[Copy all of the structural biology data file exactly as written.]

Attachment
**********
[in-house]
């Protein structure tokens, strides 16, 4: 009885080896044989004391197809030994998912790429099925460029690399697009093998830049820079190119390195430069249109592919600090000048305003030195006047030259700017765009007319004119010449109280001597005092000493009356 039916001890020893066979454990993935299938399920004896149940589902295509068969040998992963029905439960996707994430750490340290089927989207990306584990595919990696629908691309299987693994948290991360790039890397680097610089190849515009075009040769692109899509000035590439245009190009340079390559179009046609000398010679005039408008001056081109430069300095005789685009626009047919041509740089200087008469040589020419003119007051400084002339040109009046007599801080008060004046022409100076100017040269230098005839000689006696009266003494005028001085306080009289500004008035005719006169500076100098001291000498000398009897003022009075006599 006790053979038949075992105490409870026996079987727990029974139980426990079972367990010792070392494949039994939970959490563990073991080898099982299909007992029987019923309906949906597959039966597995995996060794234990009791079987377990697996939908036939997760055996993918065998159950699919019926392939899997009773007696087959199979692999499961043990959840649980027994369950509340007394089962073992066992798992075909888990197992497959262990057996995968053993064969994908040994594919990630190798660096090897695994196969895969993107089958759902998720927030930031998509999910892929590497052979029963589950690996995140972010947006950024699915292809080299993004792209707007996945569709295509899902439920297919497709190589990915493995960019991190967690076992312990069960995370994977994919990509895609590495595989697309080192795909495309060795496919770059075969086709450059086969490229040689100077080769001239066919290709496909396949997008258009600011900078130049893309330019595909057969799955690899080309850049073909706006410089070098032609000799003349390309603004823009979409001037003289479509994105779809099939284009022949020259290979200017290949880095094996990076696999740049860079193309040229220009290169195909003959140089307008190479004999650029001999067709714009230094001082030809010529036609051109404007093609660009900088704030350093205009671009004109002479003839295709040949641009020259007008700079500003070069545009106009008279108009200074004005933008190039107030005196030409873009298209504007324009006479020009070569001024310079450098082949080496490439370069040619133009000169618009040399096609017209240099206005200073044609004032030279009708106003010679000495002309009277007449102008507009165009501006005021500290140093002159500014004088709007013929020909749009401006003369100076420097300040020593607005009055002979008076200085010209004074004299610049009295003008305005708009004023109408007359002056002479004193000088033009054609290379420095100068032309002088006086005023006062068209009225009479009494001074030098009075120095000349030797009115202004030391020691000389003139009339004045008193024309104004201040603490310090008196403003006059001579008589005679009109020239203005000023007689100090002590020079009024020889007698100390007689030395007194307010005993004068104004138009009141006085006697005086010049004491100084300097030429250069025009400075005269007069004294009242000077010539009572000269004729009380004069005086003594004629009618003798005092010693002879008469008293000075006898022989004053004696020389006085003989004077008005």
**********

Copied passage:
[in-house]
């Protein structure tokens, strides 16, 4: 009885080896044989004391197809030994998912790429099925460029690399697009093998830049820079190119390195430069249109592919600090000048305003030195006047030259700017765009007319004119010449109280001597005092000493009356 039916001890020893066979454990993935299938399920004896149940589902295509068969040998992963029905439960996707994430750490340290089927989207990306584990595919990696629908691309299987693994948290991360790039890397680097610089190849515009075009040769692109899509000035590439245009190009340079390559179009046609000398010679005039408008001056081109430069300095005789685009626009047919041509740089200087008469040589020419003119007051400084002339040109009046007599801080008060004046022409100076100017040269230098005839000689006696009266003494005028001085306080009289500004008035005719006169500076100098001291000498000398009897003022009075006599 006790053979038949075992105490409870026996079987727990029974139980426990079972367990010792070392494949039994939970959490563990073991080898099982299909007992029987019923309906949906597959039966597995995996060794234990009791079987377990697996939908036939997760055996993918065998159950699919019926392939899997009773007696087959199979692999499961043990959840649980027994369950509340007394089962073992066992798992075909888990197992497959262990057996995968053993064969994908040994594919990630190798660096090897695994196969895969993107089958759902998720927030930031998509999910892929590497052979029963589950690996995140972010947006950024699915292809080299993004792209707007996945569709295509899902439920297919497709190589990915493995960019991190967690076992312990069960995370994977994919990509895609590495595989697309080192795909495309060795496919770059075969086709450059086969490229040689100077080769001239066919290709496909396949997008258009600011900078130049893309330019595909057969799955690899080309850049073909706006410089070098032609000799003349390309603004823009979409001037003289479509994105779809099939284009022949020259290979200017290949880095094996990076696999740049860079193309040229220009290169195909003959140089307008190479004999650029001999067709714009230094001082030809010529036609051109404007093609660009900088704030350093205009671009004109002479003839295709040949641009020259007008700079500003070069545009106009008279108009200074004005933008190039107030005196030409873009298209504007324009006479020009070569001024310079450098082949080496490439370069040619133009000169618009040399096609017209240099206005200073044609004032030279009708106003010679000495002309009277007449102008507009165009501006005021500290140093002159500014004088709007013929020909749009401006003369100076420097300040020593607005009055002979008076200085010209004074004299610049009295003008305005708009004023109408007359002056002479004193000088033009054609290379420095100068032309002088006086005023006062068209009225009479009494001074030098009075120095000349030797009115202004030391020691000389003139009339004045008193024309104004201040603490310090008196403003006059001579008589005679009109020239203005000023007689100090002590020079009024020889007698100390007689030395007194307010005993004068104004138009009141006085006697005086010049004491100084300097030429250069025009400075005269007069004294009242000077010539009572000269004729009380004069005086003594004629009618003798005092010693002879008469008293000075006898022989004053004696020389006085003989004077008005």